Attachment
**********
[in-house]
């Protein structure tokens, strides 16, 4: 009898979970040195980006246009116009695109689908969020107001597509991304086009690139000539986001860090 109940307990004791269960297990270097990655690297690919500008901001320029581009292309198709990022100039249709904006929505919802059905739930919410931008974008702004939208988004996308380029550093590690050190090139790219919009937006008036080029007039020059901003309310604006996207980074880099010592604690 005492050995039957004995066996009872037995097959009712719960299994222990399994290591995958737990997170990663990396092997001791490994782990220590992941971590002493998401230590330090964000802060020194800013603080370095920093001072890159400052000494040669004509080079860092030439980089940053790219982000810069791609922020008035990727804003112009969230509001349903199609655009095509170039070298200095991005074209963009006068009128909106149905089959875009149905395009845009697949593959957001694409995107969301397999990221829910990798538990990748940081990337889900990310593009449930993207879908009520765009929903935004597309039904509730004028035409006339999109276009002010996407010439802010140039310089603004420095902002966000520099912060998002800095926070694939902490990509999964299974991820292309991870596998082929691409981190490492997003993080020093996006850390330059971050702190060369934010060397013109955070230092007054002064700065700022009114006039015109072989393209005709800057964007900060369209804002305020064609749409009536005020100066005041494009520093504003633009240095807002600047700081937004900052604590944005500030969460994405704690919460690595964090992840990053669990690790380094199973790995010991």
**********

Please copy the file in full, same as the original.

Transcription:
[in-house]
């Protein structure tokens, strides 16, 4: 009898979970040195980006246009116009695109689908969020107001597509991304086009690139000539986001860090 109940307990004791269960297990270097990655690297690919500008901001320029581009292309198709990022100039249709904006929505919802059905739930919410931008974008702004939208988004996308380029550093590690050190090139790219919009937006008036080029007039020059901003309310604006996207980074880099010592604690 005492050995039957004995066996009872037995097959009712719960299994222990399994290591995958737990997170990663990396092997001791490994782990220590992941971590002493998401230590330090964000802060020194800013603080370095920093001072890159400052000494040669004509080079860092030439980089940053790219982000810069791609922020008035990727804003112009969230509001349903199609655009095509170039070298200095991005074209963009006068009128909106149905089959875009149905395009845009697949593959957001694409995107969301397999990221829910990798538990990748940081990337889900990310593009449930993207879908009520765009929903935004597309039904509730004028035409006339999109276009002010996407010439802010140039310089603004420095902002966000520099912060998002800095926070694939902490990509999964299974991820292309991870596998082929691409981190490492997003993080020093996006850390330059971050702190060369934010060397013109955070230092007054002064700065700022009114006039015109072989393209005709800057964007900060369209804002305020064609749409009536005020100066005041494009520093504003633009240095807002600047700081937004900052604590944005500030969460994405704690919460690595964090992840990053669990690790380094199973790995010991």